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Cetuximab (Erbitux®) Plus Chemo Extends Survival in Advanced Head and Neck Cancer

Key Words

Head and neck cancer, cetuximab (Erbitux®), epidermal growth factor receptor. (Definitions of many terms related to cancer can be found in the Dictionary.)


Patients with recurrent or metastatic squamous cell carcinoma of the head and neck who received cetuximab (Erbitux®) in addition to standard chemotherapy lived about three months longer than those receiving chemotherapy alone.


American Society of Clinical Oncology (ASCO) annual meeting, Chicago, June 2, 2007; final results subsequently published in the Sept. 11, 2008, New England Journal of Medicine (see the journal abstract).


Patients with stage III/IV squamous cell carcinoma of the head and neck (SCCHN) have cancer that has returned (recurrent) or spread to distant organs (metastatic). For more than two decades, the standard of care for such patients has included chemotherapy, either to treat the cancer or to provide relief from symptoms (palliative care). Such chemotherapy currently involves one of the platinum drugs (carboplatin or cisplatin), and generally extends their lives only about six or seven months.

Most head and neck cancer cells overexpress (make too much of) a protein called the epidermal growth factor receptor (EGFR), which may help cancer cells grow more aggressively. Cetuximab is a targeted biological therapy - a monoclonal antibody that specifically attaches to and blocks EGFR. It is approved by the U.S. Food and Drug Administration for the treatment of advanced head and neck cancer, either alone or in combination with radiotherapy.

The study described here investigated whether cetuximab in combination with chemotherapy might also prove beneficial for this group of patients

The Study

The EXTREME (Erbitux in First-Line Treatment of Recurrent or Metastatic Head & Neck Cancer) study is a European multicenter phase III trial to determine whether adding cetuximab improves the impact of platinum-based chemotherapy.

Between December 2004 and March 2007, researchers enrolled 442 patients in 17 countries who had stage III or IV recurrent and/or metastatic SCCHN, and who were not candidates for further surgery or radiation . About half of the patients had cancer in their pharynx (throat), and a quarter in their larynx (voice box), but none in the nasopharynx (upper part of the throat). The patients averaged 57 years of age. Only about 10 percent were women.

Patients were randomly assigned to receive either chemotherapy (222 patients) or the same chemotherapy with cetuximab (220 patients). Chemotherapy consisted of 5-fluorouracil plus either carboplatin or cisplatin.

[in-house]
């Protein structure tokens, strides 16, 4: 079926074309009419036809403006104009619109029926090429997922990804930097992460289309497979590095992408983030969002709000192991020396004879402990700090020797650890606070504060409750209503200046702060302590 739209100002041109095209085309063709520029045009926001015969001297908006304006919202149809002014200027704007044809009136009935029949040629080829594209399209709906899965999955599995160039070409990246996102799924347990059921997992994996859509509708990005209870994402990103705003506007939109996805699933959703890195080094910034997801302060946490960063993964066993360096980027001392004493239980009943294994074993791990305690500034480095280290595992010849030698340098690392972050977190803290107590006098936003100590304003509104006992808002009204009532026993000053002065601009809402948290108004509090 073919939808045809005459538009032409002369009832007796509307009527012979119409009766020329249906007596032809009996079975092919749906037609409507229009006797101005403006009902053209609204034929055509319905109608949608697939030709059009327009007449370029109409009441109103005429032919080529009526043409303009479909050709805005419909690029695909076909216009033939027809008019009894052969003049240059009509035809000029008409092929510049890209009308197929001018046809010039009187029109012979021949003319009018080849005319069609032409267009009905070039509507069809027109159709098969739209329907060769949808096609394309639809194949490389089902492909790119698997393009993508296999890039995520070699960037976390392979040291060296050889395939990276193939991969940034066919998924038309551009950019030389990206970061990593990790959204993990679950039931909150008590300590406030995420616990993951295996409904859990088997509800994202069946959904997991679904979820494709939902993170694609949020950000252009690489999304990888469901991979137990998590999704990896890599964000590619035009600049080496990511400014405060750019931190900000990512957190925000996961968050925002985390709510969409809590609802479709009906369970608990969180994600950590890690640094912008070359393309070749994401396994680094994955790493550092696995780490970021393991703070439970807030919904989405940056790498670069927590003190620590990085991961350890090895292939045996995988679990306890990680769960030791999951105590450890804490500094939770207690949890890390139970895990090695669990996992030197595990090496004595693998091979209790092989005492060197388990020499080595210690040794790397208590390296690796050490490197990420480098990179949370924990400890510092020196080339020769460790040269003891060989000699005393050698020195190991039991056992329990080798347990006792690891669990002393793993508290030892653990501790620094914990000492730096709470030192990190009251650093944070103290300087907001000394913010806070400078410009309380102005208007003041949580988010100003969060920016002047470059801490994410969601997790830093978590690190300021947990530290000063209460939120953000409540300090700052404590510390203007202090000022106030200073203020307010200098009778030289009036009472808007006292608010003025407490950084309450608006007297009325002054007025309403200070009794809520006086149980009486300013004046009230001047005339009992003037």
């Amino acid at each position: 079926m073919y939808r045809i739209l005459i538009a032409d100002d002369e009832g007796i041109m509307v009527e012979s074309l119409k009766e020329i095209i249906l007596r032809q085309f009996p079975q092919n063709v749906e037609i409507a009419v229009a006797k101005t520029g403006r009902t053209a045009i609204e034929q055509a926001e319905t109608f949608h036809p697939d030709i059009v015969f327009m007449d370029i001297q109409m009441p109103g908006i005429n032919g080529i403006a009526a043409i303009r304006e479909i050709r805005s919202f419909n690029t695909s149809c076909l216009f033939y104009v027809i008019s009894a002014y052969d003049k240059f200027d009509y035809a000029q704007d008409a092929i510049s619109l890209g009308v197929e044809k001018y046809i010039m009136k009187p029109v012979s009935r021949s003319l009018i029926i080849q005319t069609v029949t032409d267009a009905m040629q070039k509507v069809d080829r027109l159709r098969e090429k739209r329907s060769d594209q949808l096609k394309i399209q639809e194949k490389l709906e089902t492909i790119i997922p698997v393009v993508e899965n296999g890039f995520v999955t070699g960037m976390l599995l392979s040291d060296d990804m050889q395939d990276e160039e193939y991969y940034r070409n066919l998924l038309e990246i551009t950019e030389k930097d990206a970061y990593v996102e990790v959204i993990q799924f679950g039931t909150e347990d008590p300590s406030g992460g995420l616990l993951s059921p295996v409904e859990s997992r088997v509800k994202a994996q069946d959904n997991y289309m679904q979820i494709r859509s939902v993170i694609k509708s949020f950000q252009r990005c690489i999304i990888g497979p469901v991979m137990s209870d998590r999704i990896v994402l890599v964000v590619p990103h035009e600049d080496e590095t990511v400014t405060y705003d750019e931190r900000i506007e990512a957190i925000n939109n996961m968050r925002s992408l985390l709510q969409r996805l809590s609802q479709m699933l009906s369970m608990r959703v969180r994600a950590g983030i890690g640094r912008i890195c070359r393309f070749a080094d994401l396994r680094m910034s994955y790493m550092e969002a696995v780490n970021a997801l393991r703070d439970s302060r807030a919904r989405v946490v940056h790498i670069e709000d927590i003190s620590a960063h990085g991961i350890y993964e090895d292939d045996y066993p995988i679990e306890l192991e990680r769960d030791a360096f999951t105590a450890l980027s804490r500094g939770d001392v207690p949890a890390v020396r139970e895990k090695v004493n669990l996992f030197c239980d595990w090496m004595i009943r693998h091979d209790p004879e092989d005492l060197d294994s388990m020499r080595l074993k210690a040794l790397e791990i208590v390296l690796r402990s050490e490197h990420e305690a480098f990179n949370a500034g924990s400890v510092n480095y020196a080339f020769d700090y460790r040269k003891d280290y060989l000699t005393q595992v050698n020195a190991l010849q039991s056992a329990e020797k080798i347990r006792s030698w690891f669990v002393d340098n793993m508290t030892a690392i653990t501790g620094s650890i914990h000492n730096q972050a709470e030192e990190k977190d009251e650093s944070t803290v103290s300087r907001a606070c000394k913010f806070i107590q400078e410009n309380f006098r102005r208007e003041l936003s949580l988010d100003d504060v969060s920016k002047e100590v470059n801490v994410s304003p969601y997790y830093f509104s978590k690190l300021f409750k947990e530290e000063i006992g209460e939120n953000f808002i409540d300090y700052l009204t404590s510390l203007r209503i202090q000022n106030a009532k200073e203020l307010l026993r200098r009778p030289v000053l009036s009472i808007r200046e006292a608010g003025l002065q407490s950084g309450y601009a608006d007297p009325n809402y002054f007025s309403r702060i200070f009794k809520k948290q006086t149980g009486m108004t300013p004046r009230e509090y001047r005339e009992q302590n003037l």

The trial was led by Jan Vermorken, M.D., Ph.D., of the University of Antwerp in Belgium. Vermmorken as well as other researchers involved in the trial have various relationships with Merck KGaA, Amgen, Oxygene, and sanofi-aventis. Merck KGaA provided funding for the study. (See the protocol summary.)


Patients treated with cetuximab reduced their risk of dying by 20 percent, surviving a median of 10.1 months compared to 7.4 months for those receiving chemotherapy alone.

Patients getting cetuximab had more vomiting and diarrhea, but otherwise their side effects didn’t differ much from those getting chemotherapy alone.


“This survival benefit is among the largest ever seen” in studies of this patient population, said Vermorken. “With new targeted agents such as cetuximab, we are on the brink of changing the way we treat patients with head and neck cancers.” Marshall R. Posner, M.D., of the Dana-Farber Cancer Institute in Boston, Mass., agreed, adding that this study is the “first demonstration of a survival improvement in the palliative setting for any therapy in head and neck cancer.”

Posner also remarked that the current standard chemotherapy cannot be used long-term because many patients eventually develop numbness and problems with their immune system. “Cetuximab can be continued for longer” said Posner, “and thus be more effective for palliation.”

“This result joins others as part of a paradigm shift. We are beginning to incorporate these new biological targeted agents into current standard-of-care chemotherapy,” said C. Norman Coleman, M.D., a senior principal investigator in the Radiation Oncology Branch of National Cancer Institute’s Center for Cancer Research.

  • Posted: June 26, 2007
  • Updated: September 16, 2008